(2) If a health care provider conceals from a patient a prior act or omission of the provider which has resulted in injury to the patient, an action shall be commenced within one year from the date the patient discovers the concealment or, in the exercise of reasonable diligence, should have discovered the concealment or within the time limitation provided by sub. (1m), whichever is later.
(3) When a foreign object which has no therapeutic or diagnostic purpose or effect has been left in a patient's body, an action shall be commenced within one year after the patient is aware or, in the exercise of reasonable care, should have been aware of the presence of the object or within the time limitation provided by sub. (1m), whichever is later.
(a) In this subsection, “noneconomic damages" means moneys intended to compensate for pain and suffering; humiliation; embarrassment; worry; mental distress; noneconomic effects of disability including loss of enjoyment of the normal activities, benefits and pleasures of life and loss of mental or physical health, well-being or bodily functions; loss of consortium, society and companionship; or loss of love and affection.
(b) The total noneconomic damages recoverable for bodily injury, including any action or proceeding based on contribution or indemnification and any action for a claim by a person other than the injured person for noneconomic damages recoverable for bodily injury, may not exceed the limit under par. (d) for each occurrence on or after April 6, 2006, from all health care providers and all employees of health care providers acting within the scope of their employment and providing health care services who are found negligent and from the injured patients and families compensation fund.
(c) A court in an action tried without a jury shall make a finding as to noneconomic damages without regard to the limit under par. (d). If noneconomic damages in excess of the limit are found, the court shall make any reduction required under s. 895.045 and shall award as noneconomic damages the lesser of the reduced amount or the limit. If an action is before a jury, the jury shall make a finding as to noneconomic damages without regard to the limit under par. (d). If the jury finds that noneconomic damages exceed the limit, the jury shall make any reduction required under s. 895.045 and the court shall award as noneconomic damages the lesser of the reduced amount or the limit.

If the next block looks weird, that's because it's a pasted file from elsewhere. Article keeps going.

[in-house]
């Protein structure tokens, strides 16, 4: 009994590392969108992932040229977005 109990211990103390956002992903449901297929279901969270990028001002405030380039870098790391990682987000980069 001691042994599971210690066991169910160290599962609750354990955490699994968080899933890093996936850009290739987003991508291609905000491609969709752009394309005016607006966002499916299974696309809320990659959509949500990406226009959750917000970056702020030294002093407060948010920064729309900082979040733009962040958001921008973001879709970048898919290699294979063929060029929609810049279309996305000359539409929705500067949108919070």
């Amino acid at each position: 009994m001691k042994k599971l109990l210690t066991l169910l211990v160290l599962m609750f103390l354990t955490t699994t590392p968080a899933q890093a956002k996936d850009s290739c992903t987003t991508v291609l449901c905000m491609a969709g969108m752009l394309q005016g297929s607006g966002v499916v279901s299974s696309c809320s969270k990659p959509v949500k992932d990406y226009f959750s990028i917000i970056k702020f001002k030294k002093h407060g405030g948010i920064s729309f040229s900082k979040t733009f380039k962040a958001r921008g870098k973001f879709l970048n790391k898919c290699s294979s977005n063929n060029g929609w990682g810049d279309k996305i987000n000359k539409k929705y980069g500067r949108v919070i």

1. The limit on total noneconomic damages for each occurrence under par. (b) on or after April 6, 2006, shall be $750,000.
2. The board of governors created under s. 619.04 (3) shall submit a report to the legislature as provided under s. 13.172 (2) by January 1 of every odd numbered year of any recommended changes to the limits on noneconomic damages established in subd. 1. The report shall include the reasons why the changes are necessary to meet the intent of the legislative findings under sub. (1d).
(e) Economic damages recovered under ch. 655 for bodily injury or death, including any action or proceeding based on contribution or indemnification, shall be determined for the period during which the damages are expected to accrue, taking into account the estimated life expectancy of the person, then reduced to present value, taking into account the effects of inflation.
(f) Notwithstanding the limits on noneconomic damages under this subsection, damages recoverable against health care providers and an employee of a health care provider, acting within the scope of his or her employment and providing health care services, for wrongful death are subject to the limit under s. 895.04 (4). If damages in excess of the limit under s. 895.04 (4) are found, the court shall make any reduction required under s. 895.045 and shall award the lesser of the reduced amount or the limit under s. 895.04 (4).
(5) Every award of damages under ch. 655 shall specify the sum of money, if any, awarded for each of the following for each claimant for the period from the date of injury to the date of award and for the period after the date of award, without regard to the limit under sub. (4) (d):
(a) Pain, suffering and noneconomic effects of disability.
(b) Loss of consortium, society and companionship or loss of love and affection.
(c) Loss of earnings or earning capacity.
(d) Each element of medical expenses.
(e) Other economic injuries and damages.
(6) Damages recoverable under this section against health care providers and an employee of a health care provider, acting within the scope of his or her employment and providing health care services, are subject to the provisions of s. 895.045.
(7) Evidence of any compensation for bodily injury received from sources other than the defendant to compensate the claimant for the injury is admissible in an action to recover damages for medical malpractice. This section does not limit the substantive or procedural rights of persons who have claims based upon subrogation.